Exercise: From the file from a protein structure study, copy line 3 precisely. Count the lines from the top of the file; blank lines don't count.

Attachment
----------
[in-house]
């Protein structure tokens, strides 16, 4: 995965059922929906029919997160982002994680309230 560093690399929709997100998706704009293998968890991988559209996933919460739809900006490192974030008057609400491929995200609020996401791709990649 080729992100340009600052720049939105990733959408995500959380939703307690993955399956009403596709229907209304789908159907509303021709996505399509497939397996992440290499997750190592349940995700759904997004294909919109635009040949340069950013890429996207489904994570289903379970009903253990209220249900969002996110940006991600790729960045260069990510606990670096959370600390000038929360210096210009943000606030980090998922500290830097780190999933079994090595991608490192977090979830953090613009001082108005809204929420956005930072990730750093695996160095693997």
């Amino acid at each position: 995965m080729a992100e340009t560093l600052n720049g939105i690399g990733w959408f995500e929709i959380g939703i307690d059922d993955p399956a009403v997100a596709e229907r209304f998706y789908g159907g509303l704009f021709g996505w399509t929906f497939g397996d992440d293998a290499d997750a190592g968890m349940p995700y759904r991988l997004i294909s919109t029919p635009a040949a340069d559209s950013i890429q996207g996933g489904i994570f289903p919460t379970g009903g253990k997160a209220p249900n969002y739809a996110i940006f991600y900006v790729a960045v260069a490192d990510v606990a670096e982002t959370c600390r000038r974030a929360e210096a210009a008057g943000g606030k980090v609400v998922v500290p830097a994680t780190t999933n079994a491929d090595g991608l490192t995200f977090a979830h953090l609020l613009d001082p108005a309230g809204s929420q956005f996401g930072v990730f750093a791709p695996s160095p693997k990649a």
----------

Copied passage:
């Amino acid at each position: 995965m080729a992100e340009t560093l600052n720049g939105i690399g990733w959408f995500e929709i959380g939703i307690d059922d993955p399956a009403v997100a596709e229907r209304f998706y789908g159907g509303l704009f021709g996505w399509t929906f497939g397996d992440d293998a290499d997750a190592g968890m349940p995700y759904r991988l997004i294909s919109t029919p635009a040949a340069d559209s950013i890429q996207g996933g489904i994570f289903p919460t379970g009903g253990k997160a209220p249900n969002y739809a996110i940006f991600y900006v790729a960045v260069a490192d990510v606990a670096e982002t959370c600390r000038r974030a929360e210096a210009a008057g943000g606030k980090v609400v998922v500290p830097a994680t780190t999933n079994a491929d090595g991608l490192t995200f977090a979830h953090l609020l613009d001082p108005a309230g809204s929420q956005f996401g930072v990730f750093a791709p695996s160095p693997k990649a």